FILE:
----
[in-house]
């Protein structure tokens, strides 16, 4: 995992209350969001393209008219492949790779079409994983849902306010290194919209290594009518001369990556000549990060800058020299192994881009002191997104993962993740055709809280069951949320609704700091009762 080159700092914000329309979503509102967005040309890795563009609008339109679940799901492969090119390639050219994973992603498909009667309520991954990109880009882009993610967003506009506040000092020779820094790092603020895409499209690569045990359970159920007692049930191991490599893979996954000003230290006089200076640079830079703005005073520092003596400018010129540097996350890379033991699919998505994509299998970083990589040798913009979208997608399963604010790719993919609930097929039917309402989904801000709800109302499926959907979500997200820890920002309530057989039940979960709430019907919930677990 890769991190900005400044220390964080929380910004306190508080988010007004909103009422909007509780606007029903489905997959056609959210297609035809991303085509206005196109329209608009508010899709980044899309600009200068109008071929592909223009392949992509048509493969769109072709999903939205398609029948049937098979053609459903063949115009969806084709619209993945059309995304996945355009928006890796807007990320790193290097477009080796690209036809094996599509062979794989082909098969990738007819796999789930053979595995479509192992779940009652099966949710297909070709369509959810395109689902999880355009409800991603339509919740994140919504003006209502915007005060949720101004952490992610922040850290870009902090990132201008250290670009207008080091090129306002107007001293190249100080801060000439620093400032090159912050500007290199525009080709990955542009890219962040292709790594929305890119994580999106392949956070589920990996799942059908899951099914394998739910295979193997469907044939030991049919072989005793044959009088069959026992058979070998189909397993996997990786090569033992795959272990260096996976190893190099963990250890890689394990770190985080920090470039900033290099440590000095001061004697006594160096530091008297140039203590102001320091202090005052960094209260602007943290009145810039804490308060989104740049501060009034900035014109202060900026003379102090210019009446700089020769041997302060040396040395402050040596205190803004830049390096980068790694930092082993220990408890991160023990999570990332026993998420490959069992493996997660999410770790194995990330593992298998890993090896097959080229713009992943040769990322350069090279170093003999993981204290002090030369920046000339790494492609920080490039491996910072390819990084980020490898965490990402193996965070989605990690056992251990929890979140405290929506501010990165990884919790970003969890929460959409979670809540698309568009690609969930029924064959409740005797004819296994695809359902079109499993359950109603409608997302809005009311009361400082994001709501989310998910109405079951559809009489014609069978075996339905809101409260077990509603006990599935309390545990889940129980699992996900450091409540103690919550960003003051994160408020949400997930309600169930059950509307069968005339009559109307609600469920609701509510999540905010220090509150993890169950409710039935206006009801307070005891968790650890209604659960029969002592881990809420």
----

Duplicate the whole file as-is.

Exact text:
[in-house]
């Protein structure tokens, strides 16, 4: 995992209350969001393209008219492949790779079409994983849902306010290194919209290594009518001369990556000549990060800058020299192994881009002191997104993962993740055709809280069951949320609704700091009762 080159700092914000329309979503509102967005040309890795563009609008339109679940799901492969090119390639050219994973992603498909009667309520991954990109880009882009993610967003506009506040000092020779820094790092603020895409499209690569045990359970159920007692049930191991490599893979996954000003230290006089200076640079830079703005005073520092003596400018010129540097996350890379033991699919998505994509299998970083990589040798913009979208997608399963604010790719993919609930097929039917309402989904801000709800109302499926959907979500997200820890920002309530057989039940979960709430019907919930677990 890769991190900005400044220390964080929380910004306190508080988010007004909103009422909007509780606007029903489905997959056609959210297609035809991303085509206005196109329209608009508010899709980044899309600009200068109008071929592909223009392949992509048509493969769109072709999903939205398609029948049937098979053609459903063949115009969806084709619209993945059309995304996945355009928006890796807007990320790193290097477009080796690209036809094996599509062979794989082909098969990738007819796999789930053979595995479509192992779940009652099966949710297909070709369509959810395109689902999880355009409800991603339509919740994140919504003006209502915007005060949720101004952490992610922040850290870009902090990132201008250290670009207008080091090129306002107007001293190249100080801060000439620093400032090159912050500007290199525009080709990955542009890219962040292709790594929305890119994580999106392949956070589920990996799942059908899951099914394998739910295979193997469907044939030991049919072989005793044959009088069959026992058979070998189909397993996997990786090569033992795959272990260096996976190893190099963990250890890689394990770190985080920090470039900033290099440590000095001061004697006594160096530091008297140039203590102001320091202090005052960094209260602007943290009145810039804490308060989104740049501060009034900035014109202060900026003379102090210019009446700089020769041997302060040396040395402050040596205190803004830049390096980068790694930092082993220990408890991160023990999570990332026993998420490959069992493996997660999410770790194995990330593992298998890993090896097959080229713009992943040769990322350069090279170093003999993981204290002090030369920046000339790494492609920080490039491996910072390819990084980020490898965490990402193996965070989605990690056992251990929890979140405290929506501010990165990884919790970003969890929460959409979670809540698309568009690609969930029924064959409740005797004819296994695809359902079109499993359950109603409608997302809005009311009361400082994001709501989310998910109405079951559809009489014609069978075996339905809101409260077990509603006990599935309390545990889940129980699992996900450091409540103690919550960003003051994160408020949400997930309600169930059950509307069968005339009559109307609600469920609701509510999540905010220090509150993890169950409710039935206006009801307070005891968790650890209604659960029969002592881990809420």